Housekeeping Summary

Orphaned sisters Ruth and Lucille have a tumultuous childhood. Their father abandons them at an early age, and their mother commits suicide by driving into a lake. Following their mother's death, Ruth and Lucille live with their grandmother, Sylvia Foster, in the small town of Fingerbone, Idaho. Five years later, Sylvia dies, and the sisters are passed from relative to relative.

  • First Sylvia's sisters-in-law Lily and Nona come to take care of the children. Overwhelmed, they call on Sylvie, the girls' aunt, who has been living as a drifter in the Pacific Northwest. When Sylvie arrives, Lily and Nona run away, leaving the girls in Sylvie's care.
  • Ruth and Lucille soon realize that Sylvie has very unconventional habits. She allows papers and leaves to little the house, and she eats canned food with her fingers. One day, she takes the couch outside to air out. When Sylvia writes a note to get Lucille out of school, the girls stop going entirely.
  • After a while, Lucille decides to live a conventional life. She goes back to school and pulls away from her sister, eventually moving in with her home-ec teacher. Ruth continues to live with Sylvie, despite growing concern in the community. When officials decide to remove Ruth from Sylvie's care, the two burn the house down and leave Fingerbone to live as drifters.


(Critical Survey of Literature for Students)

Ruth and her sister Lucille grew up together as orphans, first under the care of their grandmother, Sylvia Foster. They were then cared for, briefly, by their two unmarried great-aunts, Lily and Nona Foster. Finally, their mother’s younger sister, Sylvie Fisher, took them in after Lily and Nana could not handle caring for them. The girls were raised—by these different women—in the house built by Ruth and Lucille’s grandfather, Edmund Foster. Longing for the mountains, Edmund had taken a train west to Fingerbone, Idaho, worked for the railroad, and prospered. He died in a train derailment on the bridge that crosses Fingerbone’s large glacial lake.

Ruth tells the following story about her family: Her newly widowed grandmother stays in Fingerbone and raises Molly, Helen, and Sylvie. After five years of quiet, orderly routine, the girls leave home. Molly goes to China as a missionary; Helen elopes with Reginald Stone to Seattle, becomes a single mother, and raises Ruth and Lucille with the help of a neighbor; and Sylvie marries a man named Fisher and becomes a drifter.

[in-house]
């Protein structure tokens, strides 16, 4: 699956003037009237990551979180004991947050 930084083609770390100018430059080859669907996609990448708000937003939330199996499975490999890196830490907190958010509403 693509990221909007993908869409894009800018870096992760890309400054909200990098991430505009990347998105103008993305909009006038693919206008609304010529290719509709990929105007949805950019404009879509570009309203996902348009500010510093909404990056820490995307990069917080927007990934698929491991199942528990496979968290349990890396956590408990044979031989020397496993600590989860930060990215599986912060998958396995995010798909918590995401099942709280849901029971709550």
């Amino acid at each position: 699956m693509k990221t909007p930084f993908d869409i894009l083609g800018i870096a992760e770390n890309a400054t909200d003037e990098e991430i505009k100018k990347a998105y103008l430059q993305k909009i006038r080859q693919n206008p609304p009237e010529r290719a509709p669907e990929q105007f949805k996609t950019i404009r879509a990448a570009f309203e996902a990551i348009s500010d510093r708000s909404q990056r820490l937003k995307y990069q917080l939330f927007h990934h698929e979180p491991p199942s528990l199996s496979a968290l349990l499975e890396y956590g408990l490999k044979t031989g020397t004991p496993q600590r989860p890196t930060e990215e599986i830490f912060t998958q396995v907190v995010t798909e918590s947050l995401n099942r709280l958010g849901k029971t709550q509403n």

More than seven years later, Helen returns to Fingerbone with Ruth and Lucille, leaves them on their grandmother’s front porch, drives a borrowed Ford into the lake, and drowns. Grandmother Sylvia cares for the girls for five years before dying. Her unmarried sisters-in-law, Lily and Nona, come to care for the girls, but are overwhelmed. They send for Sylvie, the girls’ aunt, and flee when she arrives.

One week later, Fingerbone has a massive flood, and the waters reach the Fisher house. The extended family lives on the second floor for several days. Conflicts surface, as Lucille desires order, answers, and a conventional life and Sylvie desires a transient and unconventional life.

Lucille is falsely accused of cheating on a test at school and stays home “sick” for one week. When Sylvie writes a note to the school explaining that Lucille always feels better by midmorning, Lucille and Ruth keep the letter and spend the next week “playing hooky” at the lake. One day, they see their aunt walk onto the bridge. They fear that she is going to commit suicide. Although reassured by their aunt that she is not going to kill herself, they...

(The entire section is 924 words.)